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Given that there are not, as far as I am aware, any courses and curricula during elementary and secondary school about how to navigate the intricacies of relationships, most of us, by the time we graduate from secondary school have found a way to deal with others based on our past painful experiences, and not on what is “sane”.

By “sane” I mean it as per the definition of the Einsteinian quote (although some sources say it is not from him at all): “Insanity is doing the same thing over and over again and expecting a different result”. Because of wounds that often didn’t even fully heal and based on the way we observe others and their behaviour, we make friends, fall in love, have children, fall out of love, “ghost” the friend we do not like any longer, divorce, and generally mess up the relationship with our children. And then we start over again, doing the same thing again.

Do you think that is a bit exaggerated? 

Marriage used to be the symbol of an everlasting relationship between two consensual adults. The latest numbers according to the Center of Disease Control in the United States, dating from 2014, demonstrate that about 41 % of all first-time marriages will end up in divorce. (I am using their numbers, as Statistics Canada have 2008 data). One would think that having had one failure at the most important adult relationship of our lives, the subsequent figures would be better. Not so. 60% of second marriages fail. 73% of third marriages fail as well. And it is not as if people do not try: the average duration of the first failed marriage is eight years long. The average duration of the second marriage is seven years long.

In the above disturbing piece of statistics, we don’t even consider the modern phenomenon of people living together without contractual obligation – an ongoing study by Michael Rosenfeld, from Stanford University, shows that 60% of unmarried couples who had been together for less than two months by the time first studied were no longer together when follow-up occurred the next year. That number increases to 80% by the time Year Five rolls around and becomes a flat number of about 90% for gay couples and 95% for straight couples 15 years in.

I’ve made another interesting discovery. Guests frequently come to attend our SHaRP Relationship retreats. Those who do the SHaRP Couples retreat usually have successful, stable long-lasting relationships, and come to further enrich their already healthy relationships, having been successful in their commitment to each other. However, only 10% of these guests have optimized relationships, measured by the following yardstick. During the interview process that precedes the retreat, their answers to the two questions: “How happy are you with your relationship?” and “How happy do you believe your partner is with their relationship with you?” as “very happy” indicate to me that they are at the best that they can be. Yet, within this successful group of people attending our program only 10% of both partners answer “very happy” to both questions!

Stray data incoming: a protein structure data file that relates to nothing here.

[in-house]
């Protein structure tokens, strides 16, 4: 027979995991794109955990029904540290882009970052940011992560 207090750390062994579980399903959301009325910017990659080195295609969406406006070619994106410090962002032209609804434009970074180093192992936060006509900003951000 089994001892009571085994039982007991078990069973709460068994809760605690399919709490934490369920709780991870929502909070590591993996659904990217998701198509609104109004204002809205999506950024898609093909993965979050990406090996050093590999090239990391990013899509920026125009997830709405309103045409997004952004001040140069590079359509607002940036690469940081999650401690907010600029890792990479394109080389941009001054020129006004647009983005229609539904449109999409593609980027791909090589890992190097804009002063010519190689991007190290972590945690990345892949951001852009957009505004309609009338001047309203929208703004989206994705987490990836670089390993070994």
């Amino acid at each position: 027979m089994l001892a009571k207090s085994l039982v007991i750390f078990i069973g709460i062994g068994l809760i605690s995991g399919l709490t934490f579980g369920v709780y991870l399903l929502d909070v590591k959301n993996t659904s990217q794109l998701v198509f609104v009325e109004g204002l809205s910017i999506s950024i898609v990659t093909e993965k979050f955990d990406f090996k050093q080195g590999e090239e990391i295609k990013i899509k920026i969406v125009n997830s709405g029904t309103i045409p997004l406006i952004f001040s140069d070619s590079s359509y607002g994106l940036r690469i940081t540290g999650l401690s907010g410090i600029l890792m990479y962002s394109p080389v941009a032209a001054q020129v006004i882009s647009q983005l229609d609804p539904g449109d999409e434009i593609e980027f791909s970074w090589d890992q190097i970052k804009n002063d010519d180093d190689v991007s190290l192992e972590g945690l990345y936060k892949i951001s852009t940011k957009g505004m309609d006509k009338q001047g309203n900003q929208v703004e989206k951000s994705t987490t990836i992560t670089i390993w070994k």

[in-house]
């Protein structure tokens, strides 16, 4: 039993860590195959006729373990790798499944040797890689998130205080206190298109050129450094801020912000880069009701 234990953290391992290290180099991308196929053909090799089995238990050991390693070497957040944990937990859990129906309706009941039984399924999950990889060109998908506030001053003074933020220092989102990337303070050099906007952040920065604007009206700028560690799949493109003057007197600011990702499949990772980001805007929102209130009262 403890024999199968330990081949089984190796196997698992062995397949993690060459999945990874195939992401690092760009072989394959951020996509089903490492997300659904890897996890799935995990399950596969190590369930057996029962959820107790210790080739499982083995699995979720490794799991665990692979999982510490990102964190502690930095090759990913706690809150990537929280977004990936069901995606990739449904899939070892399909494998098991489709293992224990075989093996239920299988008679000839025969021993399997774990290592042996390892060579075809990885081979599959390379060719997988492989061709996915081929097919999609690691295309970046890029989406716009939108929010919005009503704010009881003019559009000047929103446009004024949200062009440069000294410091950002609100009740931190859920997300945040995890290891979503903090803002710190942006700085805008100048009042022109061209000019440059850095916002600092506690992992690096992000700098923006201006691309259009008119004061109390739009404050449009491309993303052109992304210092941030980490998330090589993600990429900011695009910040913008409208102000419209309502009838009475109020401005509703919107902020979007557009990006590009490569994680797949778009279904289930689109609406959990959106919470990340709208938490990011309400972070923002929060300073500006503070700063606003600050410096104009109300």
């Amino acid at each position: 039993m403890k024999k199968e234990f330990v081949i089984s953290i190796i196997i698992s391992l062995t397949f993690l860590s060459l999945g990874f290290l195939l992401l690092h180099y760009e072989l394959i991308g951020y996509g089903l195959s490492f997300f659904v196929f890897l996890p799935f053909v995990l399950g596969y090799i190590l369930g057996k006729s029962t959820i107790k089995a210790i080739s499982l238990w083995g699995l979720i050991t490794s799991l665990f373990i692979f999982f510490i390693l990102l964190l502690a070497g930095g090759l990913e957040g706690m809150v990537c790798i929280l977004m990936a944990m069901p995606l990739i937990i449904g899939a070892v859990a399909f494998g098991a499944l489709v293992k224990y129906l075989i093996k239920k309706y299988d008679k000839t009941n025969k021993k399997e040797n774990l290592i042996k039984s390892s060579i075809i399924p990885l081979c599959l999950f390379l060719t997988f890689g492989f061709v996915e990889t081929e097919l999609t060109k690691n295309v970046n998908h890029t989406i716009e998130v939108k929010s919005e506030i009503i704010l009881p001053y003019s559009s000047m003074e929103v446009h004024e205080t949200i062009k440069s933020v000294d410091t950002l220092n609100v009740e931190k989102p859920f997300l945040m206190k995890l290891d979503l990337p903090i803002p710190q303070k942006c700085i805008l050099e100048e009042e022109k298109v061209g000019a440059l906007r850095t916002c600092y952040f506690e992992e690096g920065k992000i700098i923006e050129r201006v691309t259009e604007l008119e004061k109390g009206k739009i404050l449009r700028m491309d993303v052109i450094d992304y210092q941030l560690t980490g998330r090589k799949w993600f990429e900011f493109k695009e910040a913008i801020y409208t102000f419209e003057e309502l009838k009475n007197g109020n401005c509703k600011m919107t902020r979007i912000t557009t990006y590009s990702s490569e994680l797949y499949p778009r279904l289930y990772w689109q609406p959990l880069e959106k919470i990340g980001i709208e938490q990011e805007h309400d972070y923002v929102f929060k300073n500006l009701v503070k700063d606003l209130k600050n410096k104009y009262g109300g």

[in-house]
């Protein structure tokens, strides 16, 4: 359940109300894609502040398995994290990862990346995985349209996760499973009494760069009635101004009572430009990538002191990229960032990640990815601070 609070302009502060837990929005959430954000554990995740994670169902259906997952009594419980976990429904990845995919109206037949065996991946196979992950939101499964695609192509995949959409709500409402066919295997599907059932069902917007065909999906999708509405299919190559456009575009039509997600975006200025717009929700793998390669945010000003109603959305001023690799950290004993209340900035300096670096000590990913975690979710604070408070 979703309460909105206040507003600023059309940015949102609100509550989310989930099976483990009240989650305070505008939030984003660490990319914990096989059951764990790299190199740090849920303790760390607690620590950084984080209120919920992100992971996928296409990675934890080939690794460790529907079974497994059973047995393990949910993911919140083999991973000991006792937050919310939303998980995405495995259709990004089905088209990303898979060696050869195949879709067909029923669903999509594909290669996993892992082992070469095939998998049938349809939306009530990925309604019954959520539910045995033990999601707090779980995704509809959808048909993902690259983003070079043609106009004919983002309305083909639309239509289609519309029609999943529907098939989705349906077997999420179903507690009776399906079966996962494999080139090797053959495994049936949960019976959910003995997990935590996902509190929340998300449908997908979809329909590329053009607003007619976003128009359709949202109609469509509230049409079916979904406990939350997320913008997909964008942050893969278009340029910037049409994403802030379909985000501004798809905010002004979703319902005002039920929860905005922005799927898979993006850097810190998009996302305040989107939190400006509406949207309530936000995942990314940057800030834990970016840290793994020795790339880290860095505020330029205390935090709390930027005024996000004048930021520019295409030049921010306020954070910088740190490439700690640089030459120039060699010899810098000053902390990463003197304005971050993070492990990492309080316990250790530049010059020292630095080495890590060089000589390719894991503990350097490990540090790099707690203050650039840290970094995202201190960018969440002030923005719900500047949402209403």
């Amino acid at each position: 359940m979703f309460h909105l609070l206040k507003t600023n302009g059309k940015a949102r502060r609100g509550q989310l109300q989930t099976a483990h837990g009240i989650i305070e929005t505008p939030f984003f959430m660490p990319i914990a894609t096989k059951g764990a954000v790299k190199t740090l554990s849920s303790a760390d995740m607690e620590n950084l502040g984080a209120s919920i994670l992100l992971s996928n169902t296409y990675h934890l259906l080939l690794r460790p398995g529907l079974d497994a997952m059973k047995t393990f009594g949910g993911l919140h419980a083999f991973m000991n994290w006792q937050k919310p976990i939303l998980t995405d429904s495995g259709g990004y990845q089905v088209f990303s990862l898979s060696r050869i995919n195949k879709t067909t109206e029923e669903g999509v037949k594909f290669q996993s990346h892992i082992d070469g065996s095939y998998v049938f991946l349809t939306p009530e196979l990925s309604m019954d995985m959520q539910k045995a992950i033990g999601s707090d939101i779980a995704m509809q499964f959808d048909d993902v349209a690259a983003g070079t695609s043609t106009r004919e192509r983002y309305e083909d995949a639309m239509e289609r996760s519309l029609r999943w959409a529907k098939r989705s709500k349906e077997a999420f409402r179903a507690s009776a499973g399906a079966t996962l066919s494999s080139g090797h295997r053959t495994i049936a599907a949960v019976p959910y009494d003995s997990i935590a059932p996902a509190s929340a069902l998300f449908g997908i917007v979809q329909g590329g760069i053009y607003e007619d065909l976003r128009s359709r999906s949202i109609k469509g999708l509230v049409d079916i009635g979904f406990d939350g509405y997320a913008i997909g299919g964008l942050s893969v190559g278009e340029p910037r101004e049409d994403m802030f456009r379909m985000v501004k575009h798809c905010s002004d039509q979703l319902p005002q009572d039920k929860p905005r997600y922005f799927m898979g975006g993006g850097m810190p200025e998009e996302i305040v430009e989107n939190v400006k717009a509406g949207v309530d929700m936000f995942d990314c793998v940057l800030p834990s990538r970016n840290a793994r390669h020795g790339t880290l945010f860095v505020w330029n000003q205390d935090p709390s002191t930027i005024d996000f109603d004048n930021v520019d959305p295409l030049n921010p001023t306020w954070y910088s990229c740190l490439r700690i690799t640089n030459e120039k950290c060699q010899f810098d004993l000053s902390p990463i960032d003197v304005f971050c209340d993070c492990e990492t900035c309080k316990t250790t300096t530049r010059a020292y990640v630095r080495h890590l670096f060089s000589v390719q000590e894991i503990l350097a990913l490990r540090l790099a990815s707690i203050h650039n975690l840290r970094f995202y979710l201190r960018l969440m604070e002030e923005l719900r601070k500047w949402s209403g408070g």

We have reviewed how our developmental years often imprint us erroneously with the wrong life lessons about relationships. Something else is at play however as well. If we compare divorce rates today with divorce rates about a hundred years ago, we see that at any given moment 15% of adult women in the United States are divorced or separated, versus less than 1% of adult women in 1920. Aside from the fact that it has become much more socially acceptable to separate or divorce, I believe – although speculatively – that two other factors are at play.

The first is that we live in an age of information overload. There are tons of sites, bloggers, coaches, counsellors, therapists and “talking heads” on TV; all of whom offer advice and recipes on how to fix an ailing relationship. Most of all of these offer sound and good advice. The problem with all of this information is to be found in the following paragraph. We try out the kindly, sage advice of these resources, but as soon as we run into trouble or must put in a concerted effort, we give up either on the relationship itself, or on the recipe and move on, trying out a new one amongst the plethora of recipes out there.

The second is that we live in an age of consumerism. When something is broken, we throw it away. When a gift is not to our liking, we return it (usually waiting patiently in a lengthy line on the day after Boxing Day!) It is easy for me to see how this attitude in society – why fix it when it can be replaced? – plays a role in people not putting in effort into their relationships and these relationships’ problems, especially in the growing group of people who choose to not enter into the contract of marriage.

Realizing this, I worked for decades on trying to find the constants and truths that last a long time underlying a successful relationship. I wanted it for myself, but also to help my loved ones and my patients.

Next time, I will start with the first of five “Great Truths” that I discovered and that I use throughout all my relationships, shoring it up, patching it together and making it work better than before.

Dr. Strauss l Wellness Lead
Follow me on Twitter @DrPieterStrauss